Shanghai steamed buns are the size of a fist, and are also known as baozi. They’re usually one of the cheapest and most efficient on-the-go breakfasts in the city. Stores usually sell a variety of fillings, from original pork flavor to vegetarian options with a combination of mushrooms, bok choy and tofu ( 包 cài bāo) usually denoted by the green fleck in the seam on top. Black sesame ( zhīma) paste is a sweet option popular with the locals. You need to leave your hotel to get the best steamed buns in the city, as they’re best experienced on the street. Why not stroll the leafy streets of the Former French Concession area to get the best buns?
Where to try it:
Yili Baozi Dianxin 伊利包子点心 (B L D, $, FFC)
Famous for their juicy pork-stuffed buns ( 包 ròubāo), reminiscent of xiaolongbao’s soupy interior encased by fluffy, soft white bread, Yili is located right around the corner from the mammoth Shanghai Library. Keep in mind the creamy egg custard buns (奶 包 naihuáng bāo) sell out first, so try to get there before 10am if you want a sweeter bao!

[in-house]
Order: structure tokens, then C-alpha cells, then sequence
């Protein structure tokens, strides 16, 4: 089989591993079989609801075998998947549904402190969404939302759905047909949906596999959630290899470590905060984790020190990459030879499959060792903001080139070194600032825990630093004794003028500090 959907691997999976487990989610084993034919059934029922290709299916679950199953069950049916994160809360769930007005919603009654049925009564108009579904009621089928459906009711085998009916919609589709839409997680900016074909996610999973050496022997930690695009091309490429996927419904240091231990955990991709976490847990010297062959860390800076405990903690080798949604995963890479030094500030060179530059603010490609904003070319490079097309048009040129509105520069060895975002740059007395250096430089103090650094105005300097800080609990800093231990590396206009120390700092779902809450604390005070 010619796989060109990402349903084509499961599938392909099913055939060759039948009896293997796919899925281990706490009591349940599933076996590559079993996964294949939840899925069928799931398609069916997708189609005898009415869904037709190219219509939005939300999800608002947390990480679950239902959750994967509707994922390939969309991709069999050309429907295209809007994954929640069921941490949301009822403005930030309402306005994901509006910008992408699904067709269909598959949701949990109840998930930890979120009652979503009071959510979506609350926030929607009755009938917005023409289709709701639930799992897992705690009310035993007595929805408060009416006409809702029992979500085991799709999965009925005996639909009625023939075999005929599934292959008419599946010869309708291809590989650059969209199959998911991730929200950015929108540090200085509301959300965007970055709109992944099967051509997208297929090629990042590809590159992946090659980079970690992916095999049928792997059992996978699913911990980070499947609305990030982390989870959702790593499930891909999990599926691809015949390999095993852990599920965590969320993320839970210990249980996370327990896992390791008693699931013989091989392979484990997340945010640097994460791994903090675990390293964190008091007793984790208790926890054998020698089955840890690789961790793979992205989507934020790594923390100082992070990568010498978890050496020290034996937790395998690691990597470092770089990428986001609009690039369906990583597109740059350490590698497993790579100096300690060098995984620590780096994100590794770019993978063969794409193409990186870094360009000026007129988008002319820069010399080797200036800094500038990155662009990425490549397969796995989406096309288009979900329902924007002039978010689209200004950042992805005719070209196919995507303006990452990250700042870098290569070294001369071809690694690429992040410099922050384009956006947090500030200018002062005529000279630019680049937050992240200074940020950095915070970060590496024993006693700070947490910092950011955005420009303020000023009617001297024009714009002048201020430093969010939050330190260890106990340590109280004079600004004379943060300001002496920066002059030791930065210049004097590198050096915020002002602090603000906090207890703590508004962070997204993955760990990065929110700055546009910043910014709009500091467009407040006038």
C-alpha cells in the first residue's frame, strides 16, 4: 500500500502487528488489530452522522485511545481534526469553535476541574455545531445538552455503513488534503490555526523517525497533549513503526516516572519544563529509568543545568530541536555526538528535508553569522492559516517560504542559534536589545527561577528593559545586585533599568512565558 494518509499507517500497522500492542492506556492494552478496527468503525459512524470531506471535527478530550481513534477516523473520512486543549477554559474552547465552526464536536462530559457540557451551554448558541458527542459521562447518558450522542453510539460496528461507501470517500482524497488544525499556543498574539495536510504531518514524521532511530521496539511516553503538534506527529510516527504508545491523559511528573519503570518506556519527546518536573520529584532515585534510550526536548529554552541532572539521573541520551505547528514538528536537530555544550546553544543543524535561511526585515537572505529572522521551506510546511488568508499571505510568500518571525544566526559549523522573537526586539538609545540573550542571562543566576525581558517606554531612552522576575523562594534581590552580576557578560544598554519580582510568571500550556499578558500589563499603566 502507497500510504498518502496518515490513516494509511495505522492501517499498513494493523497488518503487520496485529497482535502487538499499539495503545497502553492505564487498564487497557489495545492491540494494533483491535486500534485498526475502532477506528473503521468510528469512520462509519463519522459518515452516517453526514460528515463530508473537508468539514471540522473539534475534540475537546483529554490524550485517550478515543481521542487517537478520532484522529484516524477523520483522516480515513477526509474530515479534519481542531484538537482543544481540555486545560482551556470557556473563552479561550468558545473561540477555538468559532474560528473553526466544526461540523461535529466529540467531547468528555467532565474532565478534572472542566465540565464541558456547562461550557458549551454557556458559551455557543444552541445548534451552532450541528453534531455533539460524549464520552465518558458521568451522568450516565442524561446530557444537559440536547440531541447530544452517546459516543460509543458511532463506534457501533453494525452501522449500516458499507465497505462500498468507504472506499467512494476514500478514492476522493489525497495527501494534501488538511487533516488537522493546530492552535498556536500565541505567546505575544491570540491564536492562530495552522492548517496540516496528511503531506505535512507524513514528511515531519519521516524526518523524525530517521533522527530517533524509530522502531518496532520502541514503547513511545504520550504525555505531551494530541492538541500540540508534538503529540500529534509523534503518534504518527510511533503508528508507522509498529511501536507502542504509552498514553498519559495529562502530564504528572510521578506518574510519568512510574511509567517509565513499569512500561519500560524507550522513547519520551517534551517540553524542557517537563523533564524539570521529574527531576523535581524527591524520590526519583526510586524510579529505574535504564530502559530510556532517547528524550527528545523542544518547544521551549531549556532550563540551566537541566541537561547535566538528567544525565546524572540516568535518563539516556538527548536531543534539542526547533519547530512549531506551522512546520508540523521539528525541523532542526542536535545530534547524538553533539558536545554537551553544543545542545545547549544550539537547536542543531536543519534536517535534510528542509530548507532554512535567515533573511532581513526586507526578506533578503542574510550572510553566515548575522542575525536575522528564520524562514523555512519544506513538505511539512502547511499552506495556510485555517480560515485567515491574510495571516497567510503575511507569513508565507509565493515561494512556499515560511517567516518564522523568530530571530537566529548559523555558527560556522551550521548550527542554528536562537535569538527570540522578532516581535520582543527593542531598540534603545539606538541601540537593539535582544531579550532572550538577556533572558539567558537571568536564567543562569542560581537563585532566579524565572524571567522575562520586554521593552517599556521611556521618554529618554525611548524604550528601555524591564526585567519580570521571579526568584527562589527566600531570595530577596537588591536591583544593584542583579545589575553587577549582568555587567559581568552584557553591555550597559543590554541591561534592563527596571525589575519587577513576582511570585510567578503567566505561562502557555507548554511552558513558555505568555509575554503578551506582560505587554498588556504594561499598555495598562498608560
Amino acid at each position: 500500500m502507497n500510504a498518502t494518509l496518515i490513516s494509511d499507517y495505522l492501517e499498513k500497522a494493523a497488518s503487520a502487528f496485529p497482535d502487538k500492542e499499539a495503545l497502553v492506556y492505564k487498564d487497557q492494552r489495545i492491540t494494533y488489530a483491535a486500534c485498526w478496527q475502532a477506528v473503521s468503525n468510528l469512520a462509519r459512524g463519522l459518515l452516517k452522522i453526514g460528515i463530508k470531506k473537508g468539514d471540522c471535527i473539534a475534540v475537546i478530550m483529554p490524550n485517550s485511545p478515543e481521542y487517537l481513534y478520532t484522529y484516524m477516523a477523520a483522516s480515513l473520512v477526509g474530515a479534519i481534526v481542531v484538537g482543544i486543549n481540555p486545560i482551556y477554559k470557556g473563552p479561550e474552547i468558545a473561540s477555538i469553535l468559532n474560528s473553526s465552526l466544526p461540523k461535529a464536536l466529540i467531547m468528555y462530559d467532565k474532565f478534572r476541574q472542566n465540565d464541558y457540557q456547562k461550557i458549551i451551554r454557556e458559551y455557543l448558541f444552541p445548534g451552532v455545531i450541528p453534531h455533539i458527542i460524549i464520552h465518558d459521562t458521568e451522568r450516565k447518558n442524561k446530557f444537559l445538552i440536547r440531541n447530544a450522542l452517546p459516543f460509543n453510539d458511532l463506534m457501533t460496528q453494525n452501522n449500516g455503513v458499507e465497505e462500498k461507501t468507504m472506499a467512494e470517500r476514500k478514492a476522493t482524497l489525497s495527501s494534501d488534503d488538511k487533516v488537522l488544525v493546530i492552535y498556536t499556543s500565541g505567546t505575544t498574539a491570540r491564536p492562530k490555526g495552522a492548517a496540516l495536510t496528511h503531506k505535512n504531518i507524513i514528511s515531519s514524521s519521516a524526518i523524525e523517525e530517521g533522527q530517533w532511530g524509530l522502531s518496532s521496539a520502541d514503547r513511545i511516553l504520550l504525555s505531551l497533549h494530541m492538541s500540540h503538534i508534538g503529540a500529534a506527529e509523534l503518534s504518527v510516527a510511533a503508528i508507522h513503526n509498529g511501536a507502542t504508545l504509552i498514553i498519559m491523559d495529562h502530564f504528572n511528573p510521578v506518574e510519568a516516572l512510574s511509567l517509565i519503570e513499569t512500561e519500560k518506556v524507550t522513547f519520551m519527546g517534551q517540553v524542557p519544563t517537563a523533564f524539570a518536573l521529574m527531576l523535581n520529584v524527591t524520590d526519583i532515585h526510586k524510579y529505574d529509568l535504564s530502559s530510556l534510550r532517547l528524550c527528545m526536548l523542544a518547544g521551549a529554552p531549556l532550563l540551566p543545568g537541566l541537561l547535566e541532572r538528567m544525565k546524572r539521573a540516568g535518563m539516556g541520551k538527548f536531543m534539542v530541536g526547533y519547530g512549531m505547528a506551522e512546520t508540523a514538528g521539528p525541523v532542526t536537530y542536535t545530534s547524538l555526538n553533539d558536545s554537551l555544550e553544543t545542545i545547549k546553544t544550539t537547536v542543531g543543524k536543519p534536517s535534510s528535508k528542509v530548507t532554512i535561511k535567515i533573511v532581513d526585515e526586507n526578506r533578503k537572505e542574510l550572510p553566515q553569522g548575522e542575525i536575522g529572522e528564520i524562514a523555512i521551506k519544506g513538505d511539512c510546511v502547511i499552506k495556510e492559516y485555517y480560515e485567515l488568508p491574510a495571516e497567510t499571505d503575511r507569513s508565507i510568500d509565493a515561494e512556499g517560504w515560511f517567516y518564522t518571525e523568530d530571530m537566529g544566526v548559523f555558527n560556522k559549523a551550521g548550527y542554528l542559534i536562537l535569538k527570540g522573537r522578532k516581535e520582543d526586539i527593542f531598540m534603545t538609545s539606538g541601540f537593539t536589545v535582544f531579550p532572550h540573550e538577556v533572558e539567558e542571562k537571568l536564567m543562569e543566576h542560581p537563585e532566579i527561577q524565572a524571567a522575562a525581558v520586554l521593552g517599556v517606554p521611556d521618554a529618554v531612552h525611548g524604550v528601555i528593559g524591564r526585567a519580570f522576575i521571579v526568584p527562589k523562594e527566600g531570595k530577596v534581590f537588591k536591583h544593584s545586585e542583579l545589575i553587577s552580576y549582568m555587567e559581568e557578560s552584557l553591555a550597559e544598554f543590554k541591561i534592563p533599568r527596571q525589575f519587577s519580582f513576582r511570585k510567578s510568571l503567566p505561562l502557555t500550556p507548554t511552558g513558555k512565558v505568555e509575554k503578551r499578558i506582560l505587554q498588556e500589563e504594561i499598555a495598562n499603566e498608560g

#11, 1 Gao’an Lu, near Huaihai Lu. 安 1弄11号侧 淮海 . Subway: Line 10 – Shanghai Library. Hours: 6am – 7pm. Menu: Chinese only. Baidu map.
Beyond Shanghai steamed buns, for more on the best places to drink, pick up a copy of Glutton Guide Shanghai. The book’s second edition was updated in August 2016, covering even more of the best places for an outdoor tipple.
If you’re done reading and are looking for a true foodie experience, join a walking food tour of Shanghai’s best neighborhoods, hidden culinary gems, dumplings, hotpot, noodles, and more. UnTour offers three Shanghai walks for curious foodies who want to learn even more about Shanghai’s steamed buns and the city’s best food.